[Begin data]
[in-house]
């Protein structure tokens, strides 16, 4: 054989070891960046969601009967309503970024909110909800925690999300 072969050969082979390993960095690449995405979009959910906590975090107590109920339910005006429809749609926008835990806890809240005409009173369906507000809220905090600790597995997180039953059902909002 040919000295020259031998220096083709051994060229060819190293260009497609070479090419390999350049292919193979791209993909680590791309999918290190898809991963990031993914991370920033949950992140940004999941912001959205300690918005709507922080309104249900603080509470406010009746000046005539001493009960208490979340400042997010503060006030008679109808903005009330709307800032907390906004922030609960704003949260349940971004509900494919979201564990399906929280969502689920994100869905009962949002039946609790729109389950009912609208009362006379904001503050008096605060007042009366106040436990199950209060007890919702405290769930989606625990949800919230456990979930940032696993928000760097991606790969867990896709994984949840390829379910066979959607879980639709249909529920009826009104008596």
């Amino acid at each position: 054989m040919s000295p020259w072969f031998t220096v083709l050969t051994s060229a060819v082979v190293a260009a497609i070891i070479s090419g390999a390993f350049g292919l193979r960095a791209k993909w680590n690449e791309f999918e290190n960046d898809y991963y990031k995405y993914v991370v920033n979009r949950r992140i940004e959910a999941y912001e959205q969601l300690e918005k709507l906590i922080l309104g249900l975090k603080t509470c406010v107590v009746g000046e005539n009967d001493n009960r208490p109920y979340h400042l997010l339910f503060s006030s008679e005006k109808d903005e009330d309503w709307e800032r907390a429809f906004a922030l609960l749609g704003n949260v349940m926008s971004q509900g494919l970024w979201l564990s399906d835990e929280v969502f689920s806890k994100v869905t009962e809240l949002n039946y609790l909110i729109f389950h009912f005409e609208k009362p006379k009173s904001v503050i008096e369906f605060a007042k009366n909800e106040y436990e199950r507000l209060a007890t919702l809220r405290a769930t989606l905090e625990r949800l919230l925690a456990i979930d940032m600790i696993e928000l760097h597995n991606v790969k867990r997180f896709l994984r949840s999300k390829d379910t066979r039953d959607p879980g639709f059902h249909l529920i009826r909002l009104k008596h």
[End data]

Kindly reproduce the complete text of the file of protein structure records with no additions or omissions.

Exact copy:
[in-house]
């Protein structure tokens, strides 16, 4: 054989070891960046969601009967309503970024909110909800925690999300 072969050969082979390993960095690449995405979009959910906590975090107590109920339910005006429809749609926008835990806890809240005409009173369906507000809220905090600790597995997180039953059902909002 040919000295020259031998220096083709051994060229060819190293260009497609070479090419390999350049292919193979791209993909680590791309999918290190898809991963990031993914991370920033949950992140940004999941912001959205300690918005709507922080309104249900603080509470406010009746000046005539001493009960208490979340400042997010503060006030008679109808903005009330709307800032907390906004922030609960704003949260349940971004509900494919979201564990399906929280969502689920994100869905009962949002039946609790729109389950009912609208009362006379904001503050008096605060007042009366106040436990199950209060007890919702405290769930989606625990949800919230456990979930940032696993928000760097991606790969867990896709994984949840390829379910066979959607879980639709249909529920009826009104008596």
């Amino acid at each position: 054989m040919s000295p020259w072969f031998t220096v083709l050969t051994s060229a060819v082979v190293a260009a497609i070891i070479s090419g390999a390993f350049g292919l193979r960095a791209k993909w680590n690449e791309f999918e290190n960046d898809y991963y990031k995405y993914v991370v920033n979009r949950r992140i940004e959910a999941y912001e959205q969601l300690e918005k709507l906590i922080l309104g249900l975090k603080t509470c406010v107590v009746g000046e005539n009967d001493n009960r208490p109920y979340h400042l997010l339910f503060s006030s008679e005006k109808d903005e009330d309503w709307e800032r907390a429809f906004a922030l609960l749609g704003n949260v349940m926008s971004q509900g494919l970024w979201l564990s399906d835990e929280v969502f689920s806890k994100v869905t009962e809240l949002n039946y609790l909110i729109f389950h009912f005409e609208k009362p006379k009173s904001v503050i008096e369906f605060a007042k009366n909800e106040y436990e199950r507000l209060a007890t919702l809220r405290a769930t989606l905090e625990r949800l919230l925690a456990i979930d940032m600790i696993e928000l760097h597995n991606v790969k867990r997180f896709l994984r949840s999300k390829d379910t066979r039953d959607p879980g639709f059902h249909l529920i009826r909002l009104k008596h």